Extending the range of your Sonetics wireless team communication system
Most teams that communicate with Sonetics wireless headsets rarely need the system’s full range. When team members are within a few hundred feet of a ComHub on a Vactor or tow truck, crane, construction job site or factory floor, DECT7 connectivity is strong and dependable.
But some teams need every inch of the 1,600-foot range that DECT7 provides from a ComHub. Road construction crews, agricultural workers and marine operations often include team members who need to work at the edge of DECT7’s range, where they can still take advantage of interference-free, secure communication that’s as clear and seamless as a landline conference call.
Remember these three things when you want to extend the range of your Sonetics wireless team communication system:
- Line of sight
Essential components of maximum range
No card tricks here. Antennas define the coverage area of DECT7 wireless. Our dual dome antenna design in the headsets uses diversity switching to lock in the better of the two signals. In other words, users don’t need to worry about head position relative to the ComHub. No matter which way you turn, DECT7 delivers best possible connection at all times.
Speaking of the ComHub, it’s the central nervous system of your work site’s wireless communication setup. As long as you have a charged ComHub and headsets, you have a secure, local communication network no matter how remote your job site. There are no external antennas that break, snag or need to be replaced. Everything is contained in a weatherproof portable case. Official specifications for range of DECT7 wireless from a ComHub is 1,600 feet line of sight. Where you position your ComHub factors greatly into achieving that maximum range.
Out of sight, out of touch?
The first guiding principle to help you maximize range, “line of sight,” doesn’t necessarily mean that you have to be able to see the ComHub from just over five football fields away. This is not an eye test. But as long as there are no barriers between you and the ComHub, you can expect uninterrupted communication at up to 1,600 feet.
Barriers can reduce the system’s range as your signal uses some of its power to climb over and around structures and equipment. So if the ComHub is blocked from your line of sight by a lot of big, heavy equipment, walls or mountains, then you will have to use trial and error to determine best placement. To help you position the ComHub, the headsets include an out-of-range voice prompt if the connection weakens and is about to be lost.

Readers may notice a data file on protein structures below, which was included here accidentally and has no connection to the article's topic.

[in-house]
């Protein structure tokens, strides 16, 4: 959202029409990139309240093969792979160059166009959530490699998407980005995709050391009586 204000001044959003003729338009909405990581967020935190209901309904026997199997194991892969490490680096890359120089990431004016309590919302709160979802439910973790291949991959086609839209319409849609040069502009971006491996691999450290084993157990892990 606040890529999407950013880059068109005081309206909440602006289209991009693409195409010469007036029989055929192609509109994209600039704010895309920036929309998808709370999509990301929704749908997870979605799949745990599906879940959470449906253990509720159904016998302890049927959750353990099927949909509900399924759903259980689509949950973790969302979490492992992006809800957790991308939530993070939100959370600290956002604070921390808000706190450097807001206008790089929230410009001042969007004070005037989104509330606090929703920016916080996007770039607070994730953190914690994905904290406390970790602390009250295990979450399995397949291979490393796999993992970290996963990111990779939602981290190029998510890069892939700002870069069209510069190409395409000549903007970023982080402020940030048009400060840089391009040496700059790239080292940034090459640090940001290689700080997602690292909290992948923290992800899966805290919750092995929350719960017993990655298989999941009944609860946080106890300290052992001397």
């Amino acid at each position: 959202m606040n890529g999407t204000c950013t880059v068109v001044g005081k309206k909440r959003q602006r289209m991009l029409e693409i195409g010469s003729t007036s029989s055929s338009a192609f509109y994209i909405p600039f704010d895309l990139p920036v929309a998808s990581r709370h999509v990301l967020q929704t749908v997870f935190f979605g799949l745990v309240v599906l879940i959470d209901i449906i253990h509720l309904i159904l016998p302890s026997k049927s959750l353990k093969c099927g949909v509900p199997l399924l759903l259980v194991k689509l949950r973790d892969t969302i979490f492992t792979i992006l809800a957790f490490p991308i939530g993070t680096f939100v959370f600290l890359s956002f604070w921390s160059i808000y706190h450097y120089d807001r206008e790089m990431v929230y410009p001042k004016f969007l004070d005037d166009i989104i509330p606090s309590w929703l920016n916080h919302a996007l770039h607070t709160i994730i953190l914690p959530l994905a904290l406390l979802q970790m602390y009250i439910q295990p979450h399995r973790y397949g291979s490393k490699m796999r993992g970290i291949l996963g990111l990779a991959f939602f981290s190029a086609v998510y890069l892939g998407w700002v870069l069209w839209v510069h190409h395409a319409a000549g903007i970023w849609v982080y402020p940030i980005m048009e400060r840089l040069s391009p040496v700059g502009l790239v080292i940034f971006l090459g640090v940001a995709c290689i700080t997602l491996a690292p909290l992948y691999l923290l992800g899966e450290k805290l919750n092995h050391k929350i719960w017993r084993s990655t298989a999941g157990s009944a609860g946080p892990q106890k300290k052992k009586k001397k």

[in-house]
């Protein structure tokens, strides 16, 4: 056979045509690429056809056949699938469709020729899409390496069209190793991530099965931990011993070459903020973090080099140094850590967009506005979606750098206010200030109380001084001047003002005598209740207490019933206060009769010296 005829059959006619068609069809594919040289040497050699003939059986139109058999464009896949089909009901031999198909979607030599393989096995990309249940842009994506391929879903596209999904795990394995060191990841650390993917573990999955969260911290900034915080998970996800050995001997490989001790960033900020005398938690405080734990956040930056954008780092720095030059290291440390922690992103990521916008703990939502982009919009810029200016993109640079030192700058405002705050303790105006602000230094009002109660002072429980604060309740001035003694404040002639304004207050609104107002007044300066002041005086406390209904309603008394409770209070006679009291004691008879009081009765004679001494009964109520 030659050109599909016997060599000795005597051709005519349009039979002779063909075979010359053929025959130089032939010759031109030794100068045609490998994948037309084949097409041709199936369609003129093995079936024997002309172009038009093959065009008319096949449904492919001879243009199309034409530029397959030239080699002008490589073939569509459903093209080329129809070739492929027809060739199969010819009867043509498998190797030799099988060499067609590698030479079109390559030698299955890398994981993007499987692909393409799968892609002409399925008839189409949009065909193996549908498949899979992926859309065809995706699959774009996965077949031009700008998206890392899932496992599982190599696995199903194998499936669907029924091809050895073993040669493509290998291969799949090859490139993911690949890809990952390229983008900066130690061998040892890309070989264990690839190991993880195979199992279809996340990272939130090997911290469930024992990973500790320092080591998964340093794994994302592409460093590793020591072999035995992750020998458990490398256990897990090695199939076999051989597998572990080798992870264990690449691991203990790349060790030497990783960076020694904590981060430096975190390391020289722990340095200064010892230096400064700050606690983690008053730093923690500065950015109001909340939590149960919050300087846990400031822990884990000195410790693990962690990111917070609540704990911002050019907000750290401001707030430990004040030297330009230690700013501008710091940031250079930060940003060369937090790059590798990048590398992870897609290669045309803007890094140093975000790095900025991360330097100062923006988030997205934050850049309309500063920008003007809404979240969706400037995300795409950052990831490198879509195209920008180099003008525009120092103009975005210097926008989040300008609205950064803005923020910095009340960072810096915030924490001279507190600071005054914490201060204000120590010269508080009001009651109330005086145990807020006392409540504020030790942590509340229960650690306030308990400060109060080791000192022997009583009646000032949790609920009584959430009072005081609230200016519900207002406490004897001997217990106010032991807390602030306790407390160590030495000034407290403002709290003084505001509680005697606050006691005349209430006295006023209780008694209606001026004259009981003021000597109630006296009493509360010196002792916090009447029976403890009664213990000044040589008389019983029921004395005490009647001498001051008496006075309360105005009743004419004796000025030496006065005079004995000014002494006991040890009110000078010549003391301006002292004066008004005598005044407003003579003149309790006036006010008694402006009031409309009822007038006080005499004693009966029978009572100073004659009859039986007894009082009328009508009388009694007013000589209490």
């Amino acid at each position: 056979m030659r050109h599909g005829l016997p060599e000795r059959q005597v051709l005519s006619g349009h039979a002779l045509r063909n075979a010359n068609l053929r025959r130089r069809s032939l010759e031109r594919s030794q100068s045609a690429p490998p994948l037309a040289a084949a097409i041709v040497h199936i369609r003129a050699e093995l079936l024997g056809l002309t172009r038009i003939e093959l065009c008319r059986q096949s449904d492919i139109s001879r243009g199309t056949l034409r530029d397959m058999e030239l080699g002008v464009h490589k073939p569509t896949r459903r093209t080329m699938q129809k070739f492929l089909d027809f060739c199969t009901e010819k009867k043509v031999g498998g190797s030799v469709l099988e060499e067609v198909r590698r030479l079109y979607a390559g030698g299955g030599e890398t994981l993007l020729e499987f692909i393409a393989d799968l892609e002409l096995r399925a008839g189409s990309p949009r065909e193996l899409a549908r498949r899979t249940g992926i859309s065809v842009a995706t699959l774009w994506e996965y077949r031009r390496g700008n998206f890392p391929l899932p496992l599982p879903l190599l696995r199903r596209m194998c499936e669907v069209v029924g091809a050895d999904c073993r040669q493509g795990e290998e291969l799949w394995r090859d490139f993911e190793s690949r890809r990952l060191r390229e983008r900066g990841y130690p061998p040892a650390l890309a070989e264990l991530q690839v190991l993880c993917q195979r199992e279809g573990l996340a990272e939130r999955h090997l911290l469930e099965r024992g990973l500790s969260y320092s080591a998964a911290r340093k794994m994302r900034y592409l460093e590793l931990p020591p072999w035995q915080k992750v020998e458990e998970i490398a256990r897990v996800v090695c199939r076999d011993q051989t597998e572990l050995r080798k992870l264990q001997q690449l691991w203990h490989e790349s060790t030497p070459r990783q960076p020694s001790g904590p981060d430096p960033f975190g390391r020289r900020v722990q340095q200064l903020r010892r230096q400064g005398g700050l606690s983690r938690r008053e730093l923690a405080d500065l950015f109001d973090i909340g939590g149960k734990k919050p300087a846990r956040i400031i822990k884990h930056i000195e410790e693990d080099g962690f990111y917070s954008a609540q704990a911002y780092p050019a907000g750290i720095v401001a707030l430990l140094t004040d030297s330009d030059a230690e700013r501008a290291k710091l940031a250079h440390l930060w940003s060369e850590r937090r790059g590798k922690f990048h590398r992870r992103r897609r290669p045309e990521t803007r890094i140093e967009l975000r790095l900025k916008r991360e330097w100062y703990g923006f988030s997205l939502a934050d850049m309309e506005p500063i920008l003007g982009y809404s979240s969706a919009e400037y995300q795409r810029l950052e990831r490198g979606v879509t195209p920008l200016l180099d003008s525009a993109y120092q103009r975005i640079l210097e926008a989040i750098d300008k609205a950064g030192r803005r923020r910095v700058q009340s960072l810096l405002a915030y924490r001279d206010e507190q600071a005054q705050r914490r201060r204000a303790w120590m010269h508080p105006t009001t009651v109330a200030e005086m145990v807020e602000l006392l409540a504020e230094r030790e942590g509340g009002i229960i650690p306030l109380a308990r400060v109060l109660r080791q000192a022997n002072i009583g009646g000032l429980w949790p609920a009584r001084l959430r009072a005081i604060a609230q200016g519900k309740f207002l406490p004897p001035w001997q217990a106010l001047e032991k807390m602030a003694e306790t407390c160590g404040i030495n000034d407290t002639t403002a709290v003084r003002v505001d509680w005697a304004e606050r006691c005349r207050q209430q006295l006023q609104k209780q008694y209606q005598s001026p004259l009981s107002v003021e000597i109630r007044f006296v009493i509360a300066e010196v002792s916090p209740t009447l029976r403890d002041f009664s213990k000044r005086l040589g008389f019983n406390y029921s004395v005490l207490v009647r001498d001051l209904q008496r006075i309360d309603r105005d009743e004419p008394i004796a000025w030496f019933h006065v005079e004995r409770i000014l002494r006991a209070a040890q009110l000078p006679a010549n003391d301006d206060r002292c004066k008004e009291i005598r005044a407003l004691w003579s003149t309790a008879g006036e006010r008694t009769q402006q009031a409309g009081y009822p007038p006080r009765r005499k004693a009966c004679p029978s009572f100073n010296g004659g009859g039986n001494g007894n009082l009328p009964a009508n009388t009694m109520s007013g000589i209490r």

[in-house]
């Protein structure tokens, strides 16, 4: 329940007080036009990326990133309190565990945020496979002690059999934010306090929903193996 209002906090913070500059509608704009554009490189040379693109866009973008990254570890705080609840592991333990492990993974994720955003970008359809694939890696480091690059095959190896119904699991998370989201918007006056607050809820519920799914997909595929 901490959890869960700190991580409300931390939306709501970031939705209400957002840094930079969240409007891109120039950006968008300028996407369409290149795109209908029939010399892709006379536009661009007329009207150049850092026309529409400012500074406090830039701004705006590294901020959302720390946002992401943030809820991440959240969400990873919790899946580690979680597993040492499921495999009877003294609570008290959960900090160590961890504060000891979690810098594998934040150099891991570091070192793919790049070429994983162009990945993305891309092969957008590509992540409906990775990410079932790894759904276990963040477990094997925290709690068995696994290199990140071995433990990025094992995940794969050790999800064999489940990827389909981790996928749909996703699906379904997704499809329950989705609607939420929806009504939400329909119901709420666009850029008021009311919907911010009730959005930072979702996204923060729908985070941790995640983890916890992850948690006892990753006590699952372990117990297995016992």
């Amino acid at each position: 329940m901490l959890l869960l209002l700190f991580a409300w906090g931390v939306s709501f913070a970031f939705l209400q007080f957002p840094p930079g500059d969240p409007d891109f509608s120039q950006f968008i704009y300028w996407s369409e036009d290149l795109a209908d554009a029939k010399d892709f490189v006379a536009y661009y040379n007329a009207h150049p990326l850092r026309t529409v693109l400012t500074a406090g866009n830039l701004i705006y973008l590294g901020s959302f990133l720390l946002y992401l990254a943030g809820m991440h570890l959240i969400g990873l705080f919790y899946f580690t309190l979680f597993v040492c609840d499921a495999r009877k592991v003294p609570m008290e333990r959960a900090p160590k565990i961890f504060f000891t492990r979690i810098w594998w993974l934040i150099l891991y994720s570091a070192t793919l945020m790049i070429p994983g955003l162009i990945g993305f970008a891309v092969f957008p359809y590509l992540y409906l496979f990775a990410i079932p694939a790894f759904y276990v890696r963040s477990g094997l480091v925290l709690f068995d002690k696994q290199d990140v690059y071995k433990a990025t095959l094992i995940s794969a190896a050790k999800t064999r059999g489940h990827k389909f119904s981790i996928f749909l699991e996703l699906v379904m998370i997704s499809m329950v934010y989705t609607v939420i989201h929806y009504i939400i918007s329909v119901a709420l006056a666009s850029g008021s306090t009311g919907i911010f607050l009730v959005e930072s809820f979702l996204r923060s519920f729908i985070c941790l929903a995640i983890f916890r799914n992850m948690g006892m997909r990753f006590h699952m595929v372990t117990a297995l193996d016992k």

The height of elevation
Getting the ComHub off the ground is actually an extension of the line-of-sight guiding principle. You’ll have a better chance of seeing the ComHub from five football fields away if you raise it up in the air. Usually, range will be greater if the ComHub is 4 to 16 feet off the ground. This is also the best way to avoid ground-level obstructions such as automobiles, boulders or small trees. The ComHub is housed in a sturdy, weatherproof nylon bag with a coated hook attachment, so it’s easy to securely hang off of a ladder or aerial lift.
Stand up for orientation
Orientation matters: Vertical and horizontal deliver the most consistent results.
How you orient the ComHub also matters. Of the three standard options for orientation — vertical, horizontal or flat — vertical and horizontal both help you maximize the system’s range.
Beyond 1,600 feet
For all team members to take advantage of full-duplex or broadcast connections in crystal-clear DECT7, they need to be within range of the ComHub. It is possible in some circumstances to extend range beyond 1,600 feet (for example, we got 4,400 feet of range using the idealized setup shown in the photo above). However, you should have backup communications at the ready if you know you’ll be operating at the edge of DECT7 range.
Beyond DECT7 range, the entire world is within reach. You can direct-wire a connection to a two-way radio if you want to extend range to a few miles. Note that you’ll be subject to the two-ways’ limitations of PTT and half-duplex communication. Bluetooth-enabled systems also allow you to wirelessly connect to your cellphone with your headset, giving you global communication options.